Simeon prophesies the piercings incited by the Prince of peace. Perhaps this is why the day after Christmas we celebrate the Church’s first martyr, St. Stephen; having barely mediated upon Jesus’ birth, we honor the cruel death of one who embodied Christ by forgiving his murderers as they pelted him with stones (Acts 7).

What further unites this birth and death is the angelic countenance shared by Stephen in his witness (Act 6:15) unto death and Jesus in His birth. The crib points always to the Cross, Jesus’ and our little ones, His Presence our radiant hope amid suffering endured for and through Him.

A particular suffering increasing among faithful families at Christmas is the ‘coming out’ of members who now insist upon their ‘gay’ self or marriage (or some gender-bending variant). That is often the ‘gift’ these ones offer their bewildered loved ones on holidays. A friend described the devastation wrought by a lame relative who now insists that he is a woman; he showed up for Christmas dinner in drag and disoriented all present, especially his 90-year-old grandmother. Another friend shared with me mournfully how his entire family-of-origin refused to speak to him (let alone gather with him) at Christmas due to his refusal to attend his mother’s ‘gay’ wedding. Yet another, a father of four children just discovered he is sharing his wife this Christmas with another woman, a relationship she has no intention of giving up.

I have only mercy for persons in sexual conflict, and believe that all must exercise free will in regards to what they do with those conflicts; that, however, does not make every choice good. I have mercy mixed with holy fear for persons who resolve their conflicts by asserting an identity, and exercising versions of friendship and marriage that defies the Creator and Redeemer of all.

However, my greatest ache lies for the family members who are given a brittle ‘embrace me or else’ verdict by loved ones who come under a dispensation distinct from Christian orthodoxy. These families are being asked to exchange their views on creation, redemption, and love for alien beliefs. Justice for all? ‘Coming out’ may be better described as a profoundly selfish act.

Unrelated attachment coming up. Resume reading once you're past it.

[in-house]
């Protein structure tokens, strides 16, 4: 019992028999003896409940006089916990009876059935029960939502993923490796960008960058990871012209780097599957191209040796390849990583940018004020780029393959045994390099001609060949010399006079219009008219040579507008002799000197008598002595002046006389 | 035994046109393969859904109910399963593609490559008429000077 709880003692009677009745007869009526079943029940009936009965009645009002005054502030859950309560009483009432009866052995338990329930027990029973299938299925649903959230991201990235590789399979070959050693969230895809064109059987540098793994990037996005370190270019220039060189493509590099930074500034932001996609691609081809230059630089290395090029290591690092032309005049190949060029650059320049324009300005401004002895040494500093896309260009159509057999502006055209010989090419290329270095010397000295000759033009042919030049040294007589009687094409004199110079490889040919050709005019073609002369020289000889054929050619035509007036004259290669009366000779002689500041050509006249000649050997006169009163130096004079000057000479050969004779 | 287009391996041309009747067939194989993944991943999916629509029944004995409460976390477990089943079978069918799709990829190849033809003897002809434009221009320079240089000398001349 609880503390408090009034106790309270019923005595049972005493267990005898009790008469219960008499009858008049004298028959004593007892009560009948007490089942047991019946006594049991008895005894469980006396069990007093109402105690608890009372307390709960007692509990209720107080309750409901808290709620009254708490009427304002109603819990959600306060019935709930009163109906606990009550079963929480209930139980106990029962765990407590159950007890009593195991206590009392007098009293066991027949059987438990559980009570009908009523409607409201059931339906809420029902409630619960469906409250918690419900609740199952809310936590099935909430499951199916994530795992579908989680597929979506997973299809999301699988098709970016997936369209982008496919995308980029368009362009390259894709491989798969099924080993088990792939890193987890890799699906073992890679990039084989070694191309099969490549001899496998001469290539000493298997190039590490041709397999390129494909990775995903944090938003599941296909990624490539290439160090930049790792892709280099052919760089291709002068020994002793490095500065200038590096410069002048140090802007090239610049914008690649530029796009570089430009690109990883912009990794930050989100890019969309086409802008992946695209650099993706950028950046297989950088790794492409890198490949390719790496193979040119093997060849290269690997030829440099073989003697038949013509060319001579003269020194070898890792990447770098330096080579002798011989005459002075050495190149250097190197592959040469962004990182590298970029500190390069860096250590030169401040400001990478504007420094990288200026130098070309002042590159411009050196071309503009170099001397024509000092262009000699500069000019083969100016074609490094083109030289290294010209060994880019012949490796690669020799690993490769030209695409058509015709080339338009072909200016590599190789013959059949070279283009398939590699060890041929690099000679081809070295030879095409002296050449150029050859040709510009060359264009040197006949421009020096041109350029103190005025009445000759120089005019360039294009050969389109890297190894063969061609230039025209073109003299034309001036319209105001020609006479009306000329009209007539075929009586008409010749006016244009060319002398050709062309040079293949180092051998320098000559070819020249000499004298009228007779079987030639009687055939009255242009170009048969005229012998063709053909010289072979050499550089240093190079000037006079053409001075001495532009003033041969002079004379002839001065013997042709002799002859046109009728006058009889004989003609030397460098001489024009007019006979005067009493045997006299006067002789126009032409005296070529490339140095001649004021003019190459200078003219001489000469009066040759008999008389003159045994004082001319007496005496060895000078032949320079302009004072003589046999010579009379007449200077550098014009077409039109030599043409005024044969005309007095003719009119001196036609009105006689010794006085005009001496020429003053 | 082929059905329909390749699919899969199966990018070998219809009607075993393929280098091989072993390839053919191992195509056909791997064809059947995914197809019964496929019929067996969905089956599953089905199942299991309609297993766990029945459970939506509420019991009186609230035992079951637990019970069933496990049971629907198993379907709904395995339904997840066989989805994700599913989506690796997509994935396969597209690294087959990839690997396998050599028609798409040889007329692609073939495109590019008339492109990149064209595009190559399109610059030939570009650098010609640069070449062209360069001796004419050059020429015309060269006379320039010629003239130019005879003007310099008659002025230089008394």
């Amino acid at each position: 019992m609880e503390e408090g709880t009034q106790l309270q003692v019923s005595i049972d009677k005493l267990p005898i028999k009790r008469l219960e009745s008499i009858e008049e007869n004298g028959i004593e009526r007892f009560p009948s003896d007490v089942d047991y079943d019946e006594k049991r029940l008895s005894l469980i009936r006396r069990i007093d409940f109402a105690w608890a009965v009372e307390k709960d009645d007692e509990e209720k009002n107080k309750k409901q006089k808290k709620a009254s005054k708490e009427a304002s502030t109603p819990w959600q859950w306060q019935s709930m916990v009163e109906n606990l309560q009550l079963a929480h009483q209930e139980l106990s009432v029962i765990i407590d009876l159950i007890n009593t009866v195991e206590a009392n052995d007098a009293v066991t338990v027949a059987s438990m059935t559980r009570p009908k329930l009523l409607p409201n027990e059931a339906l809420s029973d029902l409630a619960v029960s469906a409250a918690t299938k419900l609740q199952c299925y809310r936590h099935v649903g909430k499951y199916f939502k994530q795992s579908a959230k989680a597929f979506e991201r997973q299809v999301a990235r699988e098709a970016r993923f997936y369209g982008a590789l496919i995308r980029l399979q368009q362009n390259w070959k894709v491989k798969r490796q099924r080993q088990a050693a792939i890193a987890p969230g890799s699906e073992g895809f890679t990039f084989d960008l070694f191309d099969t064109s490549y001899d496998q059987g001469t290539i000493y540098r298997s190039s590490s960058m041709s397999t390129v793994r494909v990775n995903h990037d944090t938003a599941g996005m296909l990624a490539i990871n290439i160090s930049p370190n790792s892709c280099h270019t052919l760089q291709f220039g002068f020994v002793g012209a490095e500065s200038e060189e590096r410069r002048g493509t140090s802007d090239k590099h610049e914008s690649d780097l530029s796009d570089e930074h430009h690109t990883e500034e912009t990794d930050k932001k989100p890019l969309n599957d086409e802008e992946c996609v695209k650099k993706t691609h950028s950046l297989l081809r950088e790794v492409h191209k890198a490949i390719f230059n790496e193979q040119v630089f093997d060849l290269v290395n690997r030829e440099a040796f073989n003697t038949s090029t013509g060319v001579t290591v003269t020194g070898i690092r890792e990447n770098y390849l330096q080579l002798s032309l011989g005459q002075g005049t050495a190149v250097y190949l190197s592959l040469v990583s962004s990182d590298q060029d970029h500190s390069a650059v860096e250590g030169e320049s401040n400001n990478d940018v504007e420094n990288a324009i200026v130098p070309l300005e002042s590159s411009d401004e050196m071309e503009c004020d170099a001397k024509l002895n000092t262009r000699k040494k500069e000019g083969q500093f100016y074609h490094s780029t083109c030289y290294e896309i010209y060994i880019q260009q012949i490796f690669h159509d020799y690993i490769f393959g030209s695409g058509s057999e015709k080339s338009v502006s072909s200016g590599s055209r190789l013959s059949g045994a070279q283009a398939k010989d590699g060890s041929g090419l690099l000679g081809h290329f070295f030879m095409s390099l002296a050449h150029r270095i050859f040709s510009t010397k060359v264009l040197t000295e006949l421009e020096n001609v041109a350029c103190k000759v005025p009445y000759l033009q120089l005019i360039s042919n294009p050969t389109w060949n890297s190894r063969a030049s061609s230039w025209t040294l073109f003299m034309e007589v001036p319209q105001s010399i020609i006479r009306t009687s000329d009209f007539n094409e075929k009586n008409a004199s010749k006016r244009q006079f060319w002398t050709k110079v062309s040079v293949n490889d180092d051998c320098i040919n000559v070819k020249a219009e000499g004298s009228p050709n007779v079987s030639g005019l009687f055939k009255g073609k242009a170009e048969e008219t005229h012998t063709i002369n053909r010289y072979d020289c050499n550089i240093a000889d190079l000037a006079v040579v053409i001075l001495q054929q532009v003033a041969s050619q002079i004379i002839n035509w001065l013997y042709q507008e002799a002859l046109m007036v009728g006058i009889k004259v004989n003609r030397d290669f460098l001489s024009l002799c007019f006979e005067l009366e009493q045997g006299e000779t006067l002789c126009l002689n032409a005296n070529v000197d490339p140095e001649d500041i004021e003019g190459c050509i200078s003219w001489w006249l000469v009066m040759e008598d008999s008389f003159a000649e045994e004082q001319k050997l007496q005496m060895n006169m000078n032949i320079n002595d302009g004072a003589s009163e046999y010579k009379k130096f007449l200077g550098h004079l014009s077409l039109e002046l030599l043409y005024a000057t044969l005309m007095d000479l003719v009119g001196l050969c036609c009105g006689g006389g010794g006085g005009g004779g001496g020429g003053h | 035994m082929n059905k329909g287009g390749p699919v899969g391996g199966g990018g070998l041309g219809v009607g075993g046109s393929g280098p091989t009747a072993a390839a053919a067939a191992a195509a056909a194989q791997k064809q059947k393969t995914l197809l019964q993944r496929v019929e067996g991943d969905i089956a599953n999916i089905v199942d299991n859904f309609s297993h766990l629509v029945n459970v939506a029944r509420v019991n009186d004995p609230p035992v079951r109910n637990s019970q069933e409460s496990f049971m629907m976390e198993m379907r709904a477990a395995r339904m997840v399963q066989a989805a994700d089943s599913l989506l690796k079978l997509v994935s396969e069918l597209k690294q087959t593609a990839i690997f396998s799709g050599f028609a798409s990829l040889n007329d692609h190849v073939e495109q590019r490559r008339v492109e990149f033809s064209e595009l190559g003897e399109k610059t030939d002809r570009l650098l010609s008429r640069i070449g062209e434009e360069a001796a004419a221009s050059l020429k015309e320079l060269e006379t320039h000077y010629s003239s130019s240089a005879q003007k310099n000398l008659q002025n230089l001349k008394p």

Christian love means we agree with what is honorable, and have the courage to disagree with poor decisions our loved ones make while mercifully bearing with them. Many of my friends are not even free to bear with their members, having been written off as intolerant, haters, etc. They are experiencing a new kind of stoning, a fulfillment of Jesus’ words when He said: ‘From now on, there will be five in one family divided against each other…father against son and son against father, mother against daughter…’ (LK 12:52, 53)

Jesus is willing to breaks hearts in order to heal them; He may even divide the faithful from members who are offended by Him. May we welcome His peace in our pierced hearts.

T.S. Eliot writes in the last stanza of ‘Journey of the Magi’:

Were we led all that way for
Birth or Death? There was birth, certainly,
We had evidence and no doubt. I have seen birth and death,
But had thought they were different; this Birth was
Hard and bitter agony for us, like Death, our death.
We returned to our places, these Kingdoms,
But no longer at ease here, in the old dispensation,
With an alien people clutching their gods.
I should be glad of another death.

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Courage and Creativity

‘A woman, clothed with the sun, with the moon under her feet and a crown to twelve stars on her head…was pregnant and cried out in pain as she was about to give birth…then an enormous red dragon stood in front of her …so that it might devour the child the moment it was born…she gave birth to a son …who was snatched up to God and to His throne…And there was war in heaven.’   (Rev. 12: 1-7)

Mary believed God. Her consent to bear new life brought forth the Deliverer who delivers us from sin and death. Her ‘yes’ contested hell. Yet in spite of provoking Herod and demons and dragons, Mother and Child created Heaven on earth—Christ the Living Temple–the sole refuge from our chaos and despair.